Form-fitting is fine for the thin and trim, but not good choice for moms-in-waiting

Lynda Hollenbeck

It's been a long, long time since I've worn maternity apparel ― and obviously I won't be doing a repeat of this style in my future ― but I do remember those days.
Yet as a woman who likes fashion and loves babies, I have taken an interest in recent trends in clothing styles for expectant mothers.
In the fashion world, like everywhere else, changes are inevitable. Some are good; some are not.
Clothing, more than most things, tends to be cyclical. I have stuff hanging in my closet that I considered getting rid of a long time ago but didn't, and now some of it is back in style. In years past I tossed a number of outfits that I would have loved to have had later on, but, alas, it was too late.
However, when you find one of these should-have-gotten-rid-of-but-didn't garments and it's what people are wearing today, it's the equivalent of a free shopping trip.
I didn't have to invest my time or my money or my energy, yet I have what amounts to a brand new outfit. Most people I'm around now won't have ever seen my "find" from the first-time around, so it's a serendipitous moment.
With regard to maternity wear, I'm confident I won't be discovering such in my closet. (I did get rid of those garments permanently long ago.) But when I was in the market for this type of clothing, the style was soft, flowing, never confining and as flattering as possible for someone with an abdomen that looked like the Goodyear blimp.
On a short body like mine, I never would have considered a fitted silhouette no matter what was in vogue. If I had been so foolish, I would have looked like a cross between Lucifer the Disney cat and Mammy in "Gone With the Wind."
During my lady-in-waiting experiences, I didn't spread out hip-wise like some women do. In fact, an incident occurred when I was expecting my third child that someone seeing me from a distance and had only a backside view yelled at me and asked when I had had my baby. When I turned to the left to respond, she quickly corrected her faux pas.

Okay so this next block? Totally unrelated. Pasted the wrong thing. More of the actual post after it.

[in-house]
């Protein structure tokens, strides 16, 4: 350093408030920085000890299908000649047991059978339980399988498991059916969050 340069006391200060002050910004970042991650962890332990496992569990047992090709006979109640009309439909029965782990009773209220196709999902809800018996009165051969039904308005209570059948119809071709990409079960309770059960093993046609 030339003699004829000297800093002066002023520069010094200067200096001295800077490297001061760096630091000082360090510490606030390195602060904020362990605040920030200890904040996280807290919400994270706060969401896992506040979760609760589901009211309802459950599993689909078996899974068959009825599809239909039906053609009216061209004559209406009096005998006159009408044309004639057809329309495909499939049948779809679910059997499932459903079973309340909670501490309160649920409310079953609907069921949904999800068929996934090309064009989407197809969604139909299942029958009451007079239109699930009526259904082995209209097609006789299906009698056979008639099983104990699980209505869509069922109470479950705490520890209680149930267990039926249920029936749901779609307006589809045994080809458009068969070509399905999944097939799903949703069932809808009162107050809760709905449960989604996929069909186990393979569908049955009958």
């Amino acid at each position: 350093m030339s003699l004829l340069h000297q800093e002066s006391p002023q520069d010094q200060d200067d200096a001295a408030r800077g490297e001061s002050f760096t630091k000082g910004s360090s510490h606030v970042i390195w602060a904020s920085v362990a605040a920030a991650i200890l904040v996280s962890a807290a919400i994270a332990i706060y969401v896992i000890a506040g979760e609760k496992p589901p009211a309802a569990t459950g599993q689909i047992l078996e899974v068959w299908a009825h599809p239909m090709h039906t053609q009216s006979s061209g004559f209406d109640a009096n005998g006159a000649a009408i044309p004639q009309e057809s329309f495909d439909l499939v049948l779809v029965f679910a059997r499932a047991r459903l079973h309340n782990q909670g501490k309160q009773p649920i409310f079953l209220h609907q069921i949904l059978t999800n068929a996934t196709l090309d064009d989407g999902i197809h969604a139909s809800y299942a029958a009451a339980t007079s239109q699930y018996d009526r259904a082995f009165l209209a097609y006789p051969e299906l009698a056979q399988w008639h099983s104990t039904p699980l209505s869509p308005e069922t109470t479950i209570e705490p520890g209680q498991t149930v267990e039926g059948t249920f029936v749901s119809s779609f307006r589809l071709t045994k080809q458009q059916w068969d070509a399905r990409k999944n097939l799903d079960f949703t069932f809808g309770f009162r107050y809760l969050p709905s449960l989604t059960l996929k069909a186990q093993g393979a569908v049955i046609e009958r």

The view from that angle was revealing, to put it mildly.
For the life of me, I don't know why any woman would want to wear something clingy or confining during such a time, because there are few spots, if any, on the distended body that are comfortable. The last thing I wanted was to wear something that was constricting in any way.
I don't know when a drastic change in maternity wear occurred, but within the past few years the fashion options for the mommy-to-be have become decidedly different. WAY different from what used to be available.
I recently saw an expectant mom ― who looked like she should have been on a gurney en route to the delivery room ― in something as tight as a dancer's leotard. Only this was no dancer's form. The woman herself could have been considered beautiful on some level because of what her shape represented, but her tight-as-second-skin clothing belied the state.
I am hoping that new mother Kate Middleton will turn the tide in the maternity fashion world. Her pre-baby wardrobe featured styles that once were the norm among expectant mothers. Of course her stunning, classic beauty would enhance anything she might wear, but it was refreshing to see the loosely fitting, stylish attire that didn't accentuate a distended abdomen that can't be hidden even if you were to wear an awning.
I read somewhere that Vanity Fair had named the Duchess of Cambridge as the best-dressed pregnant woman. It's easy to see why.
The classic, figure-flattering garments she wore before the birth of the little prince would look terrific on any woman ― pregnant ones as well as those not in that condition.
Kate didn't choose apparel to emphasize her "bump" as the Hollywood stars ― and now others ― are wont to do. She was classy-looking no matter whether she was at a royal banquet or a soccer match.
Hopefully, Kate has made those in the pregnant set rethink their wardrobe.
Form-fitting may be fine for later on down the road, but before baby arrives, I say bigger really is better.
I perused an Internet "discussion" on the fitted vs. loose for expectant moms and the jury is still out on whether others favor "huggy-snuggy," "loosey-goosey" or somewhere in between.
But I've said my piece, as my mother used to say, and now it's time for me to hush.

Lynda Hollenbeck is senior editor of The Saline Courier.